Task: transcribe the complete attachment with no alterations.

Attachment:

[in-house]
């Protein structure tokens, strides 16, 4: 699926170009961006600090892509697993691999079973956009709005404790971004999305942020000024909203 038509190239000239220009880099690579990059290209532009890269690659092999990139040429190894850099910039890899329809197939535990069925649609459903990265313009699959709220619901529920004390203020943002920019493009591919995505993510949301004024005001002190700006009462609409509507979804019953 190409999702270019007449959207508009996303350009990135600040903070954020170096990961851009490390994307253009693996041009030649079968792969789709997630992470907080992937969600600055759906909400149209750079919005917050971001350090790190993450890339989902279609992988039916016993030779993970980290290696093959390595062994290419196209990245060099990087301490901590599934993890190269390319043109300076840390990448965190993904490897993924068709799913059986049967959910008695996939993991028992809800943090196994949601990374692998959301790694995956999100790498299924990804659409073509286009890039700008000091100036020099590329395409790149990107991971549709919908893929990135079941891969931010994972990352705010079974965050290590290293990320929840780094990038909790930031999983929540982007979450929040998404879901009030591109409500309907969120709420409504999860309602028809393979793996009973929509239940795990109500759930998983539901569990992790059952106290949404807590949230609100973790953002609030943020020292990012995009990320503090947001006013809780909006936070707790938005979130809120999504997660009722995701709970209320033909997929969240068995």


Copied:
[in-house]
């Protein structure tokens, strides 16, 4: 699926170009961006600090892509697993691999079973956009709005404790971004999305942020000024909203 038509190239000239220009880099690579990059290209532009890269690659092999990139040429190894850099910039890899329809197939535990069925649609459903990265313009699959709220619901529920004390203020943002920019493009591919995505993510949301004024005001002190700006009462609409509507979804019953 190409999702270019007449959207508009996303350009990135600040903070954020170096990961851009490390994307253009693996041009030649079968792969789709997630992470907080992937969600600055759906909400149209750079919005917050971001350090790190993450890339989902279609992988039916016993030779993970980290290696093959390595062994290419196209990245060099990087301490901590599934993890190269390319043109300076840390990448965190993904490897993924068709799913059986049967959910008695996939993991028992809800943090196994949601990374692998959301790694995956999100790498299924990804659409073509286009890039700008000091100036020099590329395409790149990107991971549709919908893929990135079941891969931010994972990352705010079974965050290590290293990320929840780094990038909790930031999983929540982007979450929040998404879901009030591109409500309907969120709420409504999860309602028809393979793996009973929509239940795990109500759930998983539901569990992790059952106290949404807590949230609100973790953002609030943020020292990012995009990320503090947001006013809780909006936070707790938005979130809120999504997660009722995701709970209320033909997929969240068995």